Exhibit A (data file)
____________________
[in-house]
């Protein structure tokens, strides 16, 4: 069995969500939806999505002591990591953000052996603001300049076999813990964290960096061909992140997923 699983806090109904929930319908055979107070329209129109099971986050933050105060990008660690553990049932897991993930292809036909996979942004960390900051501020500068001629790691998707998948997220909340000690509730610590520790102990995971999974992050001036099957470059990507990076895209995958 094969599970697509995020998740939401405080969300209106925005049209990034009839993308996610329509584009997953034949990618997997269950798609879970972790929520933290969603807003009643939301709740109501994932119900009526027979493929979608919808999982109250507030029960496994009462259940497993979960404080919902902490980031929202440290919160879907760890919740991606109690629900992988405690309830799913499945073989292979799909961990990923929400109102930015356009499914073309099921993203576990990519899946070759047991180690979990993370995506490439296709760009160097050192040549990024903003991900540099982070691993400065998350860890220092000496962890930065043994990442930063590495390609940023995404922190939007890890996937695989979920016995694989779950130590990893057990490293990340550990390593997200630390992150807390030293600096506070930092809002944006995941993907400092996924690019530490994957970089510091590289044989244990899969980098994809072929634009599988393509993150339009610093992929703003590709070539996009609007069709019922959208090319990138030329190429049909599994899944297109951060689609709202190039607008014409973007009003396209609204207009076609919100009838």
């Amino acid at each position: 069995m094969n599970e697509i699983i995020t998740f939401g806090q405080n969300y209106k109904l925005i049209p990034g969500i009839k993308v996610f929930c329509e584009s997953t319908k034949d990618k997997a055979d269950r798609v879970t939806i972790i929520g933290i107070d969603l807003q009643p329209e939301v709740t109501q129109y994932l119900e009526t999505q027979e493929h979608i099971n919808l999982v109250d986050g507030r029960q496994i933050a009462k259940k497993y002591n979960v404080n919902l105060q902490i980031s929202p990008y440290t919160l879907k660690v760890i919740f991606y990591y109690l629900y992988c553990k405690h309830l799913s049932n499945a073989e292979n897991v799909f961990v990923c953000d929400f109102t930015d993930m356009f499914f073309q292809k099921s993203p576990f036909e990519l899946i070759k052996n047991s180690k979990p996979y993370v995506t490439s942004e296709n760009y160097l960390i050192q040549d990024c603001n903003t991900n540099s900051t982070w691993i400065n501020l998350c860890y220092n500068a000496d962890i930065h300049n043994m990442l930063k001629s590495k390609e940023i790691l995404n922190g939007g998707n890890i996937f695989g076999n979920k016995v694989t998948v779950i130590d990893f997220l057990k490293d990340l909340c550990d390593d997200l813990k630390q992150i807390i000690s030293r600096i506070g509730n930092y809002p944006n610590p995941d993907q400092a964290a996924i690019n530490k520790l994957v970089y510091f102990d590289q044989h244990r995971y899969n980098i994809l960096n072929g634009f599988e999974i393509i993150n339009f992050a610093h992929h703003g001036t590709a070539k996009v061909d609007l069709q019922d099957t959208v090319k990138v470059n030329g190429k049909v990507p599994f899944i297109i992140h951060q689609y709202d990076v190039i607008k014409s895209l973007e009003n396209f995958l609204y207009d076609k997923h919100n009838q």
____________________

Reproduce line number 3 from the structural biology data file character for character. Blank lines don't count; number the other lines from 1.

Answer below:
């Amino acid at each position: 069995m094969n599970e697509i699983i995020t998740f939401g806090q405080n969300y209106k109904l925005i049209p990034g969500i009839k993308v996610f929930c329509e584009s997953t319908k034949d990618k997997a055979d269950r798609v879970t939806i972790i929520g933290i107070d969603l807003q009643p329209e939301v709740t109501q129109y994932l119900e009526t999505q027979e493929h979608i099971n919808l999982v109250d986050g507030r029960q496994i933050a009462k259940k497993y002591n979960v404080n919902l105060q902490i980031s929202p990008y440290t919160l879907k660690v760890i919740f991606y990591y109690l629900y992988c553990k405690h309830l799913s049932n499945a073989e292979n897991v799909f961990v990923c953000d929400f109102t930015d993930m356009f499914f073309q292809k099921s993203p576990f036909e990519l899946i070759k052996n047991s180690k979990p996979y993370v995506t490439s942004e296709n760009y160097l960390i050192q040549d990024c603001n903003t991900n540099s900051t982070w691993i400065n501020l998350c860890y220092n500068a000496d962890i930065h300049n043994m990442l930063k001629s590495k390609e940023i790691l995404n922190g939007g998707n890890i996937f695989g076999n979920k016995v694989t998948v779950i130590d990893f997220l057990k490293d990340l909340c550990d390593d997200l813990k630390q992150i807390i000690s030293r600096i506070g509730n930092y809002p944006n610590p995941d993907q400092a964290a996924i690019n530490k520790l994957v970089y510091f102990d590289q044989h244990r995971y899969n980098i994809l960096n072929g634009f599988e999974i393509i993150n339009f992050a610093h992929h703003g001036t590709a070539k996009v061909d609007l069709q019922d099957t959208v090319k990138v470059n030329g190429k049909v990507p599994f899944i297109i992140h951060q689609y709202d990076v190039i607008k014409s895209l973007e009003n396209f995958l609204y207009d076609k997923h919100n009838q």